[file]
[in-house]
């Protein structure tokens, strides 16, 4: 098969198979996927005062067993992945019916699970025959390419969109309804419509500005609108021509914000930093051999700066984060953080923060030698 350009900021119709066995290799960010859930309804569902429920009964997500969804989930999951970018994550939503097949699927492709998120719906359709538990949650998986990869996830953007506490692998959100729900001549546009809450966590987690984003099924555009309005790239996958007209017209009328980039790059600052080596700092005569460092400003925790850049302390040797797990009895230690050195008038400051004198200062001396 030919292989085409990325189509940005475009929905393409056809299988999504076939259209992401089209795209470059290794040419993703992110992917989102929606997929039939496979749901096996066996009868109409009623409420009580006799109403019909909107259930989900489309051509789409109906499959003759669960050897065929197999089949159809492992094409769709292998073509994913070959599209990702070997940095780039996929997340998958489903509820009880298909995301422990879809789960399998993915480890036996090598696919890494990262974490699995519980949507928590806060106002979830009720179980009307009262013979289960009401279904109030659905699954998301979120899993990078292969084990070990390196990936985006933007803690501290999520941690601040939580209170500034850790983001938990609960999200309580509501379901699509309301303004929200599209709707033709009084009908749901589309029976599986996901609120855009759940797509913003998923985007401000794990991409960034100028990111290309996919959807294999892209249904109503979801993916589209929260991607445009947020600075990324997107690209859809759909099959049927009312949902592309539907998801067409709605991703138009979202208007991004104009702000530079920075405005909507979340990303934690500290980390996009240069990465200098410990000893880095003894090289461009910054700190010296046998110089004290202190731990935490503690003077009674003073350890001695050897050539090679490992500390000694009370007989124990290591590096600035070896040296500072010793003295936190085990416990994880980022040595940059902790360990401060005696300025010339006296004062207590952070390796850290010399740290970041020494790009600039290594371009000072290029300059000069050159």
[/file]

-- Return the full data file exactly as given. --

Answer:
[in-house]
């Protein structure tokens, strides 16, 4: 098969198979996927005062067993992945019916699970025959390419969109309804419509500005609108021509914000930093051999700066984060953080923060030698 350009900021119709066995290799960010859930309804569902429920009964997500969804989930999951970018994550939503097949699927492709998120719906359709538990949650998986990869996830953007506490692998959100729900001549546009809450966590987690984003099924555009309005790239996958007209017209009328980039790059600052080596700092005569460092400003925790850049302390040797797990009895230690050195008038400051004198200062001396 030919292989085409990325189509940005475009929905393409056809299988999504076939259209992401089209795209470059290794040419993703992110992917989102929606997929039939496979749901096996066996009868109409009623409420009580006799109403019909909107259930989900489309051509789409109906499959003759669960050897065929197999089949159809492992094409769709292998073509994913070959599209990702070997940095780039996929997340998958489903509820009880298909995301422990879809789960399998993915480890036996090598696919890494990262974490699995519980949507928590806060106002979830009720179980009307009262013979289960009401279904109030659905699954998301979120899993990078292969084990070990390196990936985006933007803690501290999520941690601040939580209170500034850790983001938990609960999200309580509501379901699509309301303004929200599209709707033709009084009908749901589309029976599986996901609120855009759940797509913003998923985007401000794990991409960034100028990111290309996919959807294999892209249904109503979801993916589209929260991607445009947020600075990324997107690209859809759909099959049927009312949902592309539907998801067409709605991703138009979202208007991004104009702000530079920075405005909507979340990303934690500290980390996009240069990465200098410990000893880095003894090289461009910054700190010296046998110089004290202190731990935490503690003077009674003073350890001695050897050539090679490992500390000694009370007989124990290591590096600035070896040296500072010793003295936190085990416990994880980022040595940059902790360990401060005696300025010339006296004062207590952070390796850290010399740290970041020494790009600039290594371009000072290029300059000069050159």